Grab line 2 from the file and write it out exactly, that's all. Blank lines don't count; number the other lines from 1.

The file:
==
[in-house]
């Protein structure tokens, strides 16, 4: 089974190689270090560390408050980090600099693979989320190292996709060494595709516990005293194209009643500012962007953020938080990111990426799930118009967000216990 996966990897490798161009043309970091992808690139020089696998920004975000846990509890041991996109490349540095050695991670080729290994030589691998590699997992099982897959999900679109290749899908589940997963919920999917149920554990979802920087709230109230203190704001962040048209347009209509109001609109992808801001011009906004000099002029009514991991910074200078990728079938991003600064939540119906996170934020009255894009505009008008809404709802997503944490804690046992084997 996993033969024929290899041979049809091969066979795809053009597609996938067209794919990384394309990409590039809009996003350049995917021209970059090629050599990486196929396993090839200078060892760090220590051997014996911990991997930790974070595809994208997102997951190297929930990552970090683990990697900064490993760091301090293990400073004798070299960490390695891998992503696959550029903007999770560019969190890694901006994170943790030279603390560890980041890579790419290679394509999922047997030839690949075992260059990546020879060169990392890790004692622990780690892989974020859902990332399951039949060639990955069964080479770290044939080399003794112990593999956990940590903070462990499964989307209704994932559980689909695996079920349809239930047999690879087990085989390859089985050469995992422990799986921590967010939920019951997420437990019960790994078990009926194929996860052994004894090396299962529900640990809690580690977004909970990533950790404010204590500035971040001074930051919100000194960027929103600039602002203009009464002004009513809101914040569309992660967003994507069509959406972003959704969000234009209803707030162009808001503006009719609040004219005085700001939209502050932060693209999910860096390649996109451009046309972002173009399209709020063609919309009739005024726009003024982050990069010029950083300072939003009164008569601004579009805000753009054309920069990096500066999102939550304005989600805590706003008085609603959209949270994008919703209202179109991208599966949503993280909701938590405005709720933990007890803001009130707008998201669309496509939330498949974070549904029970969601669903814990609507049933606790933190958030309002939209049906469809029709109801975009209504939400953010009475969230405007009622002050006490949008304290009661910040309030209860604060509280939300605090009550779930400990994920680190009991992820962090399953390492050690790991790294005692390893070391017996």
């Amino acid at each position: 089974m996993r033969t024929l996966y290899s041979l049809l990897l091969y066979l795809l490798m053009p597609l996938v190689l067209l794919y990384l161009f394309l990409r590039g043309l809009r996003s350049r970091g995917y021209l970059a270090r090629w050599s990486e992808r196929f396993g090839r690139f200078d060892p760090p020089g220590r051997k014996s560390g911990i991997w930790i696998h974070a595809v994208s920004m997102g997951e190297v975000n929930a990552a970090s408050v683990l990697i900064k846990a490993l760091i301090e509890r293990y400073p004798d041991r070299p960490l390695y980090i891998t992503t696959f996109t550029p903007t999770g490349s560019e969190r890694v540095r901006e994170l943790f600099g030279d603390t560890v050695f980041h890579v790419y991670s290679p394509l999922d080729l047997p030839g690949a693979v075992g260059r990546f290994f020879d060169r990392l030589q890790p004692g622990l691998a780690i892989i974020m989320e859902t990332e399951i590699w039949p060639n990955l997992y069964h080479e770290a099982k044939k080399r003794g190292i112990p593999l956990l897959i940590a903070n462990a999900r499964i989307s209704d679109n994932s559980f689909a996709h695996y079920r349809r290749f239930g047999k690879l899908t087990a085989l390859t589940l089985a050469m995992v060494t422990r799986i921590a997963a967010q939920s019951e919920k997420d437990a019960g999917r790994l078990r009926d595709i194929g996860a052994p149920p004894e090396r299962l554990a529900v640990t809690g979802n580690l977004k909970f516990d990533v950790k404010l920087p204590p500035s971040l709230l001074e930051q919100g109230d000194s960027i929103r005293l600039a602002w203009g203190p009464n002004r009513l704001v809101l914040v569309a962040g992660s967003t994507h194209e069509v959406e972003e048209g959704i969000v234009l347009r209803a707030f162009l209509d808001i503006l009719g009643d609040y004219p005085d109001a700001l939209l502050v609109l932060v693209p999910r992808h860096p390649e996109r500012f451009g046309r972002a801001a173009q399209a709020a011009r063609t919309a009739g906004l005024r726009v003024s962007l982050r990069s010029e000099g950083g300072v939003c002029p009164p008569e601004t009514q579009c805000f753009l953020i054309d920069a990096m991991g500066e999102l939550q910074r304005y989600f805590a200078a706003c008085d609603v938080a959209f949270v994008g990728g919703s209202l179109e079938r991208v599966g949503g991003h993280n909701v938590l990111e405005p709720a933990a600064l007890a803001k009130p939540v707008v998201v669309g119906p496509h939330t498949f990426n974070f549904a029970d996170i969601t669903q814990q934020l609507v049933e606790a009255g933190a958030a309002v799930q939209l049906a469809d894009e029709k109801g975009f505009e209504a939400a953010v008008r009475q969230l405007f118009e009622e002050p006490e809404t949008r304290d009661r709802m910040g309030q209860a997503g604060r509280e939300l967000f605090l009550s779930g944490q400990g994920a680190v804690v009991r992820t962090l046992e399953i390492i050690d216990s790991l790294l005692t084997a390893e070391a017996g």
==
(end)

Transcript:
């Protein structure tokens, strides 16, 4: 089974190689270090560390408050980090600099693979989320190292996709060494595709516990005293194209009643500012962007953020938080990111990426799930118009967000216990 996966990897490798161009043309970091992808690139020089696998920004975000846990509890041991996109490349540095050695991670080729290994030589691998590699997992099982897959999900679109290749899908589940997963919920999917149920554990979802920087709230109230203190704001962040048209347009209509109001609109992808801001011009906004000099002029009514991991910074200078990728079938991003600064939540119906996170934020009255894009505009008008809404709802997503944490804690046992084997 996993033969024929290899041979049809091969066979795809053009597609996938067209794919990384394309990409590039809009996003350049995917021209970059090629050599990486196929396993090839200078060892760090220590051997014996911990991997930790974070595809994208997102997951190297929930990552970090683990990697900064490993760091301090293990400073004798070299960490390695891998992503696959550029903007999770560019969190890694901006994170943790030279603390560890980041890579790419290679394509999922047997030839690949075992260059990546020879060169990392890790004692622990780690892989974020859902990332399951039949060639990955069964080479770290044939080399003794112990593999956990940590903070462990499964989307209704994932559980689909695996079920349809239930047999690879087990085989390859089985050469995992422990799986921590967010939920019951997420437990019960790994078990009926194929996860052994004894090396299962529900640990809690580690977004909970990533950790404010204590500035971040001074930051919100000194960027929103600039602002203009009464002004009513809101914040569309992660967003994507069509959406972003959704969000234009209803707030162009808001503006009719609040004219005085700001939209502050932060693209999910860096390649996109451009046309972002173009399209709020063609919309009739005024726009003024982050990069010029950083300072939003009164008569601004579009805000753009054309920069990096500066999102939550304005989600805590706003008085609603959209949270994008919703209202179109991208599966949503993280909701938590405005709720933990007890803001009130707008998201669309496509939330498949974070549904029970969601669903814990609507049933606790933190958030309002939209049906469809029709109801975009209504939400953010009475969230405007009622002050006490949008304290009661910040309030209860604060509280939300605090009550779930400990994920680190009991992820962090399953390492050690790991790294005692390893070391017996």